Working Paper: The Drone Wars and Pakistan’s Conflict Casualties, 2010 (2nd version)

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Jacob Beswick
1 May 2011

This January, the Recording Casualties in Armed Conflict programme launched www.everycasualty.org. One of the website's goals is to provide thorough information regarding casualty recording in conflict settings. To this end, the RCAC team has launched its Working Papers series, which aims to explain and provide insight into particular subjects related to casualty recording. 

The first paper of the series is titled The Drone Wars and Pakistan’s Conflict Casualties (2010). In Pakistan, the use of unmanned aerial vehicles (‘drones’) has preceded and succeeded the death of Osama bin Laden. Drones’ use, in particular by the US within Pakistan, is surrounded by debate over their dubious legality. All the while, civilian and militant deaths continue on.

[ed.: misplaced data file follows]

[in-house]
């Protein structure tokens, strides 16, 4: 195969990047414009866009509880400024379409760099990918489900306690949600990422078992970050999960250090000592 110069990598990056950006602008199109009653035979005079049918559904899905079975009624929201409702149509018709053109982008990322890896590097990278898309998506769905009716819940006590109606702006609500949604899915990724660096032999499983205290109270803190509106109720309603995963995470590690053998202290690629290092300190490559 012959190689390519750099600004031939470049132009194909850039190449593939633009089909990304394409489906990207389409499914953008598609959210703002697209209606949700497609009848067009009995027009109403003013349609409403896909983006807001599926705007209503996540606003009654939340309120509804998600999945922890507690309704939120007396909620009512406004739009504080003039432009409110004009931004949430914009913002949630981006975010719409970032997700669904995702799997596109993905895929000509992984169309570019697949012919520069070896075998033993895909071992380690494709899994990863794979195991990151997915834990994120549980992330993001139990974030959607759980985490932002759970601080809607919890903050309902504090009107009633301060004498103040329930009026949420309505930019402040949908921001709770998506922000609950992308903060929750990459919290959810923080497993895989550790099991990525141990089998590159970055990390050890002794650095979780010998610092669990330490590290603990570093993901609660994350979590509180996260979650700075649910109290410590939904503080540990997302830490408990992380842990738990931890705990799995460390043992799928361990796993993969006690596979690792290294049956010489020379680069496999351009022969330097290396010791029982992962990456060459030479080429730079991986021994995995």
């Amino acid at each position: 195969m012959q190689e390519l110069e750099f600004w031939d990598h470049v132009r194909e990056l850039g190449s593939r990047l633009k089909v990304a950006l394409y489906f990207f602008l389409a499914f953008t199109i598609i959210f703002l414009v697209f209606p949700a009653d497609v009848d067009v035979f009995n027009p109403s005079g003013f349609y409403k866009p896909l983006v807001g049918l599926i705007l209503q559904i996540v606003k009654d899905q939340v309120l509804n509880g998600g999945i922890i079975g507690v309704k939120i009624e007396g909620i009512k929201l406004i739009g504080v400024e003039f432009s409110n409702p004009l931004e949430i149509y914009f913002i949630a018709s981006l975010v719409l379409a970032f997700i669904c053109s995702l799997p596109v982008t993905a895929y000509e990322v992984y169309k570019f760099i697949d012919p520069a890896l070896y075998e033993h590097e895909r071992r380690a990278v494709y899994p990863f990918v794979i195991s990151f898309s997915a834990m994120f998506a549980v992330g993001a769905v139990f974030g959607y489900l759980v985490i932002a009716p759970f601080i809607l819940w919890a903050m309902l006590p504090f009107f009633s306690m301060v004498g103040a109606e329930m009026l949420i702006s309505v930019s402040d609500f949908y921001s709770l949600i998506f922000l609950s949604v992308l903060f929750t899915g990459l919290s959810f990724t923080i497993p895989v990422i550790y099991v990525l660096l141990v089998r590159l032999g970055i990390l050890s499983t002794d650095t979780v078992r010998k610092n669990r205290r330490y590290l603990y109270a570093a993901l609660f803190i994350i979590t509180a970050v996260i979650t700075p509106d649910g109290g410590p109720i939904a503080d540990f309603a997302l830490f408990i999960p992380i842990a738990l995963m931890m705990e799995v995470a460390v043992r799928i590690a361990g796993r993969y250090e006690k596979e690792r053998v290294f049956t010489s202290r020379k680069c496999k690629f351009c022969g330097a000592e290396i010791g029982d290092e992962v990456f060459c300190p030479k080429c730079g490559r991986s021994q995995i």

The paper was written by Jacob Beswick, Project Manager for ORG’s Recording Casualties in Armed Conflict (RCAC) programme, and compares the methodologies and findings of the organisations dedicated to reporting on casualties caused by drones within Pakistan. The paper highlights and discusses why gaps in data exist and what can be done to address them.

 

For further ORG reports that address the use of drones in conflict see:

'Discussion Paper: The Legal Obligation to Record Civilian Casualties of Armed Conflict’

‘Discussion Paper: Drone Attacks, International Law, and the Recording of Civilians of Armed Conflict’

 

Picture credit: http://www.flickr.com/photos/sdasmarchives/4564936730/in/photostream/

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